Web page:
The President of the European Commission, Ursula von der Leyen, assured on Wednesday that the institution is "prepared" to discuss gas price caps for electricity production in the European Union (EU), "first step" to reform the electricity market.
"High gas prices are driving up electricity prices, [so] we need to limit this inflationary impact of gas on electricity across Europe. That's why we are ready to discuss a cap on the price of gas that is used to generate electricity," Ursula von der Leyen said.
Speaking in a debate at the European Parliament's plenary session in the French city of Strasbourg, the head of the EU executive pointed out that this cap, similar to the one that already exists in Portugal and Spain with the Iberian mechanism, "would also be a first step on the way to a structural reform of the electricity market."
Read also Brussels wants to study better price cap on imported Russian gas "But we also have to look at gas prices beyond the electricity market" and therefore "we will also work together with Member States to reduce gas prices and limit the volatility and impact of price manipulation by Russia," Ursula von der Leyen indicated, without concretizing.
The position comes at a time when member states - such as Italy, France, Spain and Belgium - are pressuring the European Commission to intervene in the gas market by putting price caps on prices, a measure that is opposed by Germany.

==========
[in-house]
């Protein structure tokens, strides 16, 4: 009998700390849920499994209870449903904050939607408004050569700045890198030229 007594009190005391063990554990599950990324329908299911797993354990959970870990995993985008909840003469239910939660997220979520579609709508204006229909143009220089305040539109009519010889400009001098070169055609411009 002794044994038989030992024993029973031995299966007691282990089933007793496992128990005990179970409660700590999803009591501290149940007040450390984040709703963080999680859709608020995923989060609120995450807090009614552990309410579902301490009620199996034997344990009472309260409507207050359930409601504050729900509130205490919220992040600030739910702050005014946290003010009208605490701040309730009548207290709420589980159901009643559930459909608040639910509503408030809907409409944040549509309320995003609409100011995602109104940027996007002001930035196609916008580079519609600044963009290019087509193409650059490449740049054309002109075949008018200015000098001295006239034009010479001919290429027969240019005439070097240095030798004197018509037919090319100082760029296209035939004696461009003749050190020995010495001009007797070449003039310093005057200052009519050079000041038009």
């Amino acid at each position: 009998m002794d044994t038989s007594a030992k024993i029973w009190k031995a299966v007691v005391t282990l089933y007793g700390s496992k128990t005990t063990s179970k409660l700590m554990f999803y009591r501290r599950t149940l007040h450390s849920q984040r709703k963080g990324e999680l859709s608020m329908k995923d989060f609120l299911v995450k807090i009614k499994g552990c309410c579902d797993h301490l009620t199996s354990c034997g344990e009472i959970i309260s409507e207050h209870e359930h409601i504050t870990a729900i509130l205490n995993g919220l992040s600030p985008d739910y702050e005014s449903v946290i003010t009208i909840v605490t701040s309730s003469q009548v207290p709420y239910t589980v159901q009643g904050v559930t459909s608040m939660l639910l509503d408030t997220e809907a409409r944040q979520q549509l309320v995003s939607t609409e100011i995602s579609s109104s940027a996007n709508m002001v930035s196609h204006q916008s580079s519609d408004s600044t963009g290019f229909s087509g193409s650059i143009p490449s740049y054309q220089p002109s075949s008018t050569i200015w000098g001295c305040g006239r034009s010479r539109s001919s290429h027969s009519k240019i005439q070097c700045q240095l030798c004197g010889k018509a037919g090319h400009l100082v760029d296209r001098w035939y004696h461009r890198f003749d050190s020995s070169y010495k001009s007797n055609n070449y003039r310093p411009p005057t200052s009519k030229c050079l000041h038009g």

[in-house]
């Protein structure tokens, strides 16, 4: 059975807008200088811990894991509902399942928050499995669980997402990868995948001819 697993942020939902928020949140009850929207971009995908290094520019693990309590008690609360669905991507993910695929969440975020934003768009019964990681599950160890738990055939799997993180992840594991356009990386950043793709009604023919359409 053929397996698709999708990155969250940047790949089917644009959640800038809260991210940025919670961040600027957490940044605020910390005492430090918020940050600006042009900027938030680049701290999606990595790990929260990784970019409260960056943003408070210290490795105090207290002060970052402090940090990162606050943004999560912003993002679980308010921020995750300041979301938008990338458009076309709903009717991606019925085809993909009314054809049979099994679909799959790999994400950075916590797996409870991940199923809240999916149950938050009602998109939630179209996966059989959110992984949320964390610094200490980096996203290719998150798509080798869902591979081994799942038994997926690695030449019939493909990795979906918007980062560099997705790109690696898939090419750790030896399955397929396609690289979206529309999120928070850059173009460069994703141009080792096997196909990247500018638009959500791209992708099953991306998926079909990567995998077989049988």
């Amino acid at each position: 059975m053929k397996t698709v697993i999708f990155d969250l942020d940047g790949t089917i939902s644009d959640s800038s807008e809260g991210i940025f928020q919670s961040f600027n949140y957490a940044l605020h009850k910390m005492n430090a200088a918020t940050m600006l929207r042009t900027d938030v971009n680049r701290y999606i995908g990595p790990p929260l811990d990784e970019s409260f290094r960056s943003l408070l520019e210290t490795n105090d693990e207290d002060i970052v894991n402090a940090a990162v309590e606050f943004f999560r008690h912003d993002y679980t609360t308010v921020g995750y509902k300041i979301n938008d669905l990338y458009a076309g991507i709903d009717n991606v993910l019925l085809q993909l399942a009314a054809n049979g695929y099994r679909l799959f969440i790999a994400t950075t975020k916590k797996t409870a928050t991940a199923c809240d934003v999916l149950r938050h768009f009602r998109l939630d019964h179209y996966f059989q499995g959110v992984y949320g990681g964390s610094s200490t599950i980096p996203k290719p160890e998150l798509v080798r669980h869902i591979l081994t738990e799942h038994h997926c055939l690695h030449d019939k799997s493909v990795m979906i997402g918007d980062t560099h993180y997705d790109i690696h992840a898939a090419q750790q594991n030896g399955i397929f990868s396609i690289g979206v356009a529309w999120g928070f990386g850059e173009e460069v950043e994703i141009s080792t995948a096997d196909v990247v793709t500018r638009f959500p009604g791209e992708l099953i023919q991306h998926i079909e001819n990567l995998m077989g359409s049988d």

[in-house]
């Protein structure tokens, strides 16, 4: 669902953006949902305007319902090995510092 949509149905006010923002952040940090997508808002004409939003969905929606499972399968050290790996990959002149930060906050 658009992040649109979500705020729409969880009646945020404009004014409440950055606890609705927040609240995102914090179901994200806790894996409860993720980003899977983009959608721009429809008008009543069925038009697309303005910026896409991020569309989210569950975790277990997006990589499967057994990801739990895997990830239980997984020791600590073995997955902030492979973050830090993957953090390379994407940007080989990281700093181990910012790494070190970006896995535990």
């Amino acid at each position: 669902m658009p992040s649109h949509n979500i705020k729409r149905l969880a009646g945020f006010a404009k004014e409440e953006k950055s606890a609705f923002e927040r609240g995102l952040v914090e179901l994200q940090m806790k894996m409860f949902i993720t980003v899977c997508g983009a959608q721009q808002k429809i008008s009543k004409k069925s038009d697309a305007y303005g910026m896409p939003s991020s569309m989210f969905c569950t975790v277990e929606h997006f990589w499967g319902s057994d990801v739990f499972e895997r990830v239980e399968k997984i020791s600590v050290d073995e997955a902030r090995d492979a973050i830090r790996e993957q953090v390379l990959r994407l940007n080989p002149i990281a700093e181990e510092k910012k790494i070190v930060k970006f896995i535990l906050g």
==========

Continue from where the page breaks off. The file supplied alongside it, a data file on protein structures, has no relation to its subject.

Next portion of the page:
The EU executive should even have already put a working paper with these possible caps on gas prices on the table (for example, in the case of Russian imports), but this has not happened yet.
Read also Energy suppliers that do not apply the Iberian ceiling may be fined In a working paper released on September 7, the European Commission even suggested a price cap for gas imports by pipeline from Russia to the EU to circumvent the "extremely high values", but a week later the European Commissioner for Energy, Kadri Simson, pointed out that "further studies are needed" on the impacts, particularly in countries most dependent, such as Germany.
What is certain is that, since mid-June last year, a temporary mechanism has been in place to limit the price of gas in electricity production on the Iberian Peninsula until 2023.
At stake is the temporary Iberian mechanism to put limits on the average price of gas in electricity production, at around 50 euros per Megawatt-hour (MWh), which was requested by Portugal and Spain last March due to the energy crisis and the war in Ukraine, which put even more pressure on the energy market.
"In March, we already offered this as an option. [...] The situation has evolved critically since then and today, compared to March, more member states are open to this measure and we are better prepared," Ursula von der Leyen listed.
For her, "such a gas price cap must be properly designed to ensure security of supply.
Noting that the current reference index for gas, the Title Transfer Facility (TTF), "is no longer representative of the [European] market, which also includes liquefied natural gas today," Ursula von der Leyen said that a cap on gas prices for light would then be "a temporary solution until a new EU price index is developed that ensures better market functioning."
"The Commission has kicked off work on this issue," he concluded.
Geopolitical tensions due to the war in Ukraine have affected the European energy market, not least because the EU depends on Russian fossil fuels such as gas and fears supply cuts this fall and winter.